Also known as the Malta, Celestial, Tennessee Mountain, and Sugar Fig, the Celeste is one of the most widely grown ornamental fig trees in North America and, more recently, Western Europe. Probably native to the Mediterranean region, the original Celeste tree has been ‘improved’ throughout the last century (much of the work being done at Louisiana State University) with the result being one of the more cold-resistant fig trees you are likely to find. Suitable for USDA Zones 6 – 10 (and container planting even further north and into Canada) and able to withstand temperatures below 10F for short periods, the Celeste tree is quite small, normally only reaching between 6 and 10 feet tall and spreading 6 to 8 feet wide. A Common, self-pollinating variety, the Celeste produces small to medium size roundish fruit with a tapering neck, fairly thin light brown to purple skin, and a heavily seeded pink to amber flesh with a rich, intensely honey-sweet, slightly nutty taste. The fig is good for fresh eating, drying, and use in preserves and jams, although it is not good for most cooked applications as the fruit will not hold together. The Celeste is not grown on a commercial basis outside of the Southeastern United States, and they’re only on a limited basis.
Also called the White Marseilles, Saint Anthony and Lemon, the Marseilles is (not surprisingly) native to Southern France and was first introduced to the United States by Thomas Jefferson upon his return from serving as Ambassador to France in the late 1780s. A Common variety, the tree is widely grown throughout the Southern United States, has some cold-hardiness, and is suitable for home growers in USDA Zones 6 – 9. Another relatively small tree the Marseilles will usually grow to between 8 and 12 feet tall with a 10-foot spread, and is very amenable to both pruning and container growing, making it a favorite for decks and patios. The fruit is roundish and medium to large in size with a thin lemon-yellow skin and light amber to off-white flesh containing large, soft seeds. Marseilles figs have a higher than average sugar content and a very sweet only slightly nutty flavor; they are excellent for fresh eating, drying, and are often used to make jams and preserves.
Also called the Verdone, Gross Verte, White Adriatic, Chico, and Strawberry, the Adriatic fig tree is native to the central part of Italy and was brought to the United States at the end of the Civil War in 1865. At one time it was the most widely used fig in commercial dried fig production, before being supplanted by the Calimyrna near the turn of the 20th Century. A Common, self-pollinating variety that has some resistance to cold, the tree will grow to between 15 and 25 feet tall with a 15 to 20-foot spread and is appropriate for USDA Zones 7 – 9. The Adriatic is known for its very large, deep green leaves and produces fairly heavy crops of medium to large fruit with a yellowish-green, easy to peel skin and a moderately seeded, soft, very sweet strawberry-red flesh and pulp. The figs are most often eaten fresh, dried, or used in jams and preserves. The Adriatic is widely grown in the Western and lower Northwestern United States, its native Italy, Australia, and New Zealand.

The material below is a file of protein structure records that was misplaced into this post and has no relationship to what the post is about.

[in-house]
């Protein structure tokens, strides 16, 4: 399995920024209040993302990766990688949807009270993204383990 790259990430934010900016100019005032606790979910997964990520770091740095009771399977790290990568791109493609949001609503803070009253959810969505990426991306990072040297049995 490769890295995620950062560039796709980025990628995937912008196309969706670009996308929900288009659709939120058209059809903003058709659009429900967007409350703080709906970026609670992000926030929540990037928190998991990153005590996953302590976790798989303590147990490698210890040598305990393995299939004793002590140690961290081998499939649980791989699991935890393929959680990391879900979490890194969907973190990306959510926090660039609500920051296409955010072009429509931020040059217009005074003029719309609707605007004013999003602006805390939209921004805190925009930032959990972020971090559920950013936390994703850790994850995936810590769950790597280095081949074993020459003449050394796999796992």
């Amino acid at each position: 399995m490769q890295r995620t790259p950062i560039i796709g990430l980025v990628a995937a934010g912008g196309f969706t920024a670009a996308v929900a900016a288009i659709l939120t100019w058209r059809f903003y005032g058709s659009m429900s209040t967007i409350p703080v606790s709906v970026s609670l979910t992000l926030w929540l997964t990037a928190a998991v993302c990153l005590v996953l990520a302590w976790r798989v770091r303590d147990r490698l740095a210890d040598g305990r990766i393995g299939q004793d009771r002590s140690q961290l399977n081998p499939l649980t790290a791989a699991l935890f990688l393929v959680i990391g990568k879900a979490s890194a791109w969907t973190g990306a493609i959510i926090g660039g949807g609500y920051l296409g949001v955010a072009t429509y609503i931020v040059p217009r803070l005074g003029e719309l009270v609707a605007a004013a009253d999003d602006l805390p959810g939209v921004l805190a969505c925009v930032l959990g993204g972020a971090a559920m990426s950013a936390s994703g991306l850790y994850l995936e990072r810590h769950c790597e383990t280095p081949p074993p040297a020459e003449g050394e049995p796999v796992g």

Bred by Dr. Ira J. Condit at the University of California, Riverside, and released to the market in 1956, the Conadria is the first successful fig variety to be created by mankind in a targeted selective breeding program. A hybrid of the Adriatic and the Capri (a species of Caprifig), the Conadria is a small tree that will grow 8 to 10 feet tall with a 6 to 8 foot spread that is suitable for USDA Zones 7 – 10 and grows particularly well in its native California and the Southern US. Considered a Common variety, the Conadria is self-pollinating and produces two crops of relatively large figs with a yellowish-green to white skin and a rose-colored, moderately seeded flesh with a rich and sweet flavor. The fig is good for drying and fresh eating, although the flavor will not stand up particularly well to cooking.
Despite its very American-sounding name, the Hardy Chicago fig is a native of Sicily and is grown throughout Central Europe as well as much of the United States. Perhaps the most cold-hardy (accounting for the name) of all Common fig species, the Hardy Chicago can withstand temperatures down to 20 degrees below zero Fahrenheit (albeit for short periods of time) without major damage and is suitable for planting in USDA Zones 5 – 10. Very popular as an ornamental in colder areas, the tree will usually grow to between 20 and 30 feet tall and spread up to 20 feet. A high-yielding tree, the fruit is medium size with a relatively thin brown to purple skin and moderately sweet, slightly nutty strawberry-colored flesh. Good for most traditional fig uses, the Hardy Chicago will break apart when used in cooked applications.
Lisa has a Bachelor’s of Science in Communication Arts. She is an experienced blogger who enjoys researching interesting facts, ideas, products, and other compelling concepts. In addition to writing, she likes photography and Photoshop.